After two Who songs in the previous group of 10, they are right back with a third entry on my list. There were almost two versions of this song on the list, as a member of Sons of Sam Horn shared with us a mashup of “Eminence Front” and “Rebirth of Slick (Cool Like That)” by Digable Planets. He called it “Cool Front” and it’s an amazing combination of two distinctly different tunes. I would recommend it, but I know it’s unavailable and I shouldn’t share it for copyright reasons. The Red Hot Chili Peppers then make their first, and only, appearance on the list with “Scar Tissue,” which like many songs by the Peppers effectively mixes rock and mourning.

Remember cass-singles? When I was carless in graduate school, I rode with a friend from Bloomington, Indiana to Tampa, Florida for holiday break. Three of those cass-singles dominated our listening time during the trip–“Smells Like Teen Spirit” by Nirvana, “O.P.P.” by Naughty by Nature, and “Set Adrift in Memory Bliss” by P.M. Dawn. The new age-i-ness of the song always drew me in, although the song was almost permanently ruined by the parody of it done in Fear of a Black Hat. By the way, if you haven’t seen the film, I cannot recommend it enough–it’s a rap version of This Is Spinal Tap, but it really nails the different song styles, the gangster culture, and more. The soundtrack is top notch and the parody/homage to the NWA Detroit situation portrayed in Straight Outta Compton is dead on. It’s a hard movie to find, but worth the effort.

I mentioned Sons of Sam Horn earlier, and for those that don’t know, it is a online community devoted to fans of the Boston Red Sox. However, the site is not limited to baseball talk or even just sports. The site has many members knowledgeable about a number of different topics, and thanks to some, I have received some great new music recommendations. It was on the site that I learned about an indie band named Surfer Blood. Looking at the name, I would have assumed they were some sort of heavy metal group, but their sound is more pop, more surf music than blood music. I’ve become a big fan, owning all three of their albums as well as their EP. I can listen to their music at any time, but “Floating Vibes” from their first album is still my favorite.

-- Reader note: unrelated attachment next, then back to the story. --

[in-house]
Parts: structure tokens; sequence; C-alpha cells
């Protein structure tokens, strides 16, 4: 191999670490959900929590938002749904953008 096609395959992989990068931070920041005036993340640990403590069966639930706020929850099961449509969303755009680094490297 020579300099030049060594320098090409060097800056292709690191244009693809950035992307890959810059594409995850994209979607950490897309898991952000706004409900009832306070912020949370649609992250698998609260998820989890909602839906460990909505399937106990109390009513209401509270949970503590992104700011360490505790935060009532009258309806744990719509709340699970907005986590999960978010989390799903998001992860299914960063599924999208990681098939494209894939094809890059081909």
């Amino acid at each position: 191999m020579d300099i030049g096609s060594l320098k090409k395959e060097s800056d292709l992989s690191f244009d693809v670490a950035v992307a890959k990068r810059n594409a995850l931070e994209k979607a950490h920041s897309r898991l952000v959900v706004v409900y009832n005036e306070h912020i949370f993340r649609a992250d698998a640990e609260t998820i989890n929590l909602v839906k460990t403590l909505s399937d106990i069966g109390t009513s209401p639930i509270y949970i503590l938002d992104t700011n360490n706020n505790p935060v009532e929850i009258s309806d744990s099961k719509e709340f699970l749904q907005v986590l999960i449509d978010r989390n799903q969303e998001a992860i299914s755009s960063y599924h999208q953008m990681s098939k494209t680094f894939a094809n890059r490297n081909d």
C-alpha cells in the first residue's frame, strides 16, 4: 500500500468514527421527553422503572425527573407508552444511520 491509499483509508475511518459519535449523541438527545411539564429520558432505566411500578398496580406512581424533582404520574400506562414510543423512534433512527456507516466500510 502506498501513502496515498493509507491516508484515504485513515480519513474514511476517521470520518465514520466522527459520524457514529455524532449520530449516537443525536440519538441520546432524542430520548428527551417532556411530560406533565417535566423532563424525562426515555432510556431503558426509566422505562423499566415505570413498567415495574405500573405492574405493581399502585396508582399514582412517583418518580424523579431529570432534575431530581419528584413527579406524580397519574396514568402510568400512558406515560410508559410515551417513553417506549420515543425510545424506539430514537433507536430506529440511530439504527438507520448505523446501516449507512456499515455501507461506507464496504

The list has multiple Simon & Garfunkel songs, but it also has a solo song from Paul Simon. Almost anything from Graceland could have made the list, but I chose the hit, “You Can Call Me Al” (with “Boy in the Bubble” being a close runner-up). Another 80’s group that could have had numerous songs on the list, but just got one, was the Police. I love their hits, but I seem to gravitate toward their odd, darker songs like “Invisible Sun” and “King of Pain.” I’d probably put “Synchronicity II” in that category as well. But the dystopian world presented in “Invisible Sun” takes it to the top for me.

The last two songs in this batch are also 80’s entries, and from opposite bands for a number of reasons. Most guys I know that went to high school in the 80’s loved the Outfield’s album Play Deep and their hit song “Your Love.” Unfortunately for the band, most guys I know did not buy any of their subsequent albums. However, their big hit has had a bit of a resurgence recently, as the Patriots play it in their stadium and the song was part of the soundtrack for Rock Band 4. That game also is the first game of its type to have U2 songs in it. Unfortunately, you can’t play “New Year’s Day” yet, but “Sunday Bloody Sunday” from the same album is available. This is the only U2 song on the top 100, a surprisingly small number, but when you’re this limited, you have to make some tough choices. Sorry “Grace”!

If you want to read any of the earlier parts of this series, the links are below:

In Some Particular Order (part 1 of 10)

Mission Entirely Possible (part 2 of 10)

Self Tributes, and the Reason for the Star Wars Season (part 3 of 10)

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The Elliptical Fallacy

The gym is great and all, but there’s nothing like taking your hard work outdoors. So we decided that an incredibly hot and humid Sunday would be a perfect day to go on a family hike at Sleeping Giant State Park. Normally, we take the nice-and-easy trail to the tower at the top of the mountain, but the last time we went, the twins split off and found a path that traveled by some stone arches, a scenic valley, and wound along a stream before coming out in the parking lot. So we decided to mix things up and try the route. Now my kids did warn me that it was a bit more challenging than the normal flat path, but why should I worry? I’ve been going to the gym regularly, doing 3+ miles on the elliptical, even setting it on steep settings. So I should be fine, right? Well, the soaked shirt I was sporting 30 minutes into the hike would indicate otherwise, although the extreme heat and humidity probably had something to do with it as well.

Sunday, July 15, 2012

4+ mile hike to commemorate Red Sox victories #41-42 of the 2012 season

  • Church of the Poison Mind–Culture Club
  • Cigarette–Ben Folds Five
  • Cinderella–The Cheetah Girls
  • Cinderella–Play
  • Cinema–Yes
  • Cinnamon Girl–Prince
  • Circle–Edie Brickell & New Bohemians
  • Circle–Flyleaf
  • Circle Dream–10,000 Maniacs
  • Circle of Fire–Sam Phillips
  • Circle of Friends–Better Than Ezra
  • Circle of Life–Lion King Cast
  • Circle of Life–Disney Channel Circle of Stars
  • Circle of Life–Ronan Keating